Horse-Drawn Sleigh Rides Provide Unique Charm

Published: 2014-01-07

Northern Star Farm in Trappe, Pa., Revives the Long-Lost Thrill of the Horse-Drawn Sleigh Ride

Until 2010, Matthew Wismer and his 230-acres of preserved farmland were specifically cow-centric, centered on dairy production.

But he had a fantasy: whisking passengers across the frozen countryside in an old-fashioned horse-drawn sleigh.

So, three years ago, he took his ambition by the reins and purchased two draft horses (a Belgian named Tommy and a Percheron named Pretty Boy) and a finely crafted vehicle with sure-footed runners and burgundy velour seats.

“What I realized,” Wismer says, “Is that what I thought of as a fantasy of mine turned out to be the fantasy of a lot of people.”

As weather permits, Wismer provides the full sleigh-ride experience, in all its Currier and Ives glory.

The magnificent horses, with shaggy coats that are impervious to the cold of an 18° morning, are hitched to the forest-green sled. Tommy is particularly eager to get going. He stamps his foot in anticipation, leaving prints in the snow that are approximately the diameter of a dinner plate. Pretty Boy is ready, too, and his slight movements cause the drape of German bells around his back to ring merrily.

Their passengers this day include Peggy Vazana, who has made quite the commute to enjoy what she calls a “bucket-list” ride. Vazana and her sister arrived in Trappe from Elkton, Md., but her point of origin for the trip is West Palm Beach, Fla. “I have always wanted to do this,” she bubbles. “I did a Google search for rides in Maryland, Delaware, Allentown, the Poconos, and came up with nothing. Finally, I hit on Northern Star Farm. The only other places were all the way up in Vermont.”

Wismer says that riders’ goal of fulfilling a long-term dream is compelling. “Older people come to finally cross off one of their bucket-list items. Young people come to experience something they’ve always heard about but doubted was still possible to do.” Wismer finds it very satisfying make wishes come true. “I see a lot of ill people, cancer patients and such, who want to come and do this while they still can. It becomes an awesome responsibility,” he says, “and so I take it very seriously.”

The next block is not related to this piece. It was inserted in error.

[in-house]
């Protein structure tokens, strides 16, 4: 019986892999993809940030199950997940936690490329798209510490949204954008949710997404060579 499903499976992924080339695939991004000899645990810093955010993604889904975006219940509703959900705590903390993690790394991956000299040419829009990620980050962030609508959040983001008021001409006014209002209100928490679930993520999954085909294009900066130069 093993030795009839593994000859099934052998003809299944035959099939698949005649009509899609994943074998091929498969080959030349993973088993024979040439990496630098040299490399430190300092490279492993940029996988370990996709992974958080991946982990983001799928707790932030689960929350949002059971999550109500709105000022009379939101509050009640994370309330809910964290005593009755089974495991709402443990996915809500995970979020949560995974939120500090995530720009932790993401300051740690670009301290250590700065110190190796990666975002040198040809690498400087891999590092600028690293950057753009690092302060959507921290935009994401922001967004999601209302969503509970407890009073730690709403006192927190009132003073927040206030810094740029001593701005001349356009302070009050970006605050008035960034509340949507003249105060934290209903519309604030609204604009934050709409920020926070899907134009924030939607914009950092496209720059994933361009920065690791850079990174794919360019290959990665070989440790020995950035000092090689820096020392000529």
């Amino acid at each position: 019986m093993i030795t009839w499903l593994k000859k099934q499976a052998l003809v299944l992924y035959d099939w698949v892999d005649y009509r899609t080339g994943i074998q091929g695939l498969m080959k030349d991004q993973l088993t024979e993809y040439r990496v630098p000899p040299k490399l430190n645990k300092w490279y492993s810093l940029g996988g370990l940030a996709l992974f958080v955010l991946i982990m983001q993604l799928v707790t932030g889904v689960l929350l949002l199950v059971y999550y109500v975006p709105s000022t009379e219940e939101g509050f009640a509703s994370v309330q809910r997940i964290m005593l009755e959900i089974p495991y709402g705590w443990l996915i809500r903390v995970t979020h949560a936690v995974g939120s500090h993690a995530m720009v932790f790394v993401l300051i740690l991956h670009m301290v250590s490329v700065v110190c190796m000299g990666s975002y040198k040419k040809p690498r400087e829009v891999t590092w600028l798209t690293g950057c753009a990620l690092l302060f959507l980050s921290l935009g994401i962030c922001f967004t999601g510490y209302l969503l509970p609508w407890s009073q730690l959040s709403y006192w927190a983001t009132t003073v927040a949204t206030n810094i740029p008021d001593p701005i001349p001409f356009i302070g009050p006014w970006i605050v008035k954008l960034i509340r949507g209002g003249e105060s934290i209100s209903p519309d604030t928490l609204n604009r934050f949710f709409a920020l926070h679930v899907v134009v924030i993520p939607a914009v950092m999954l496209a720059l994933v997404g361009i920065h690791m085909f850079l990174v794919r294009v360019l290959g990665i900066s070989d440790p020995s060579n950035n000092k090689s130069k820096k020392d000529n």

The significance of what he does leads Wismer to attend to every detail. Behind the scenes, he’s dressed in nondescript coveralls, but once he takes the driver’s seat, he has changed into a dramatic wool cape and a jaunty top hat. And even the blankets that provide protection from the bitter temperatures are legit. “These are based on a sewing technique that goes back to the Victorian age,” Wismer describes, displaying the coverings. “They were designed to replace the bearskins and buffalo hides that provided warmth to sleigh passengers prior to their use.” Historical accuracy is important, so the colors, patterns and material are as period as is possible.

At last, the sleigh is full of its giddy riders. Tommy and Pretty Boy are set. Wismer takes the reins, and with a whistle and a shake, the horses start crunching through the snow.

Perhaps it’s merely the drone of nearby traffic.

Or the wind playing tricks.

But it’s possible to imagine singing floating over the crests of white.

Northern Star Farms is just west of Collegeville, Pa. Sleigh rides are available for groups of 2–3 and, using a roomier sled, as many as 12. Rides, which must be reserved in advance, are generally 45 minutes long. More than three inches of snow is ideal; therefore, bookings can require a combination of flexibility and patience for a traditional glide over frosty fields. Should Mother Nature prove non-cooperative, the sleds are fitted with wheels and driven through nearby neighborhoods.

Once your ride is through, keep the fantasy alive and make an overnight out of it. Take your apple-jack cheeks and cheery smiles to a local hotel for a hot meal and a warm bed. Our list of recommendations, including several hot deals that are part of our Cabin Fever Reliever program, is here.


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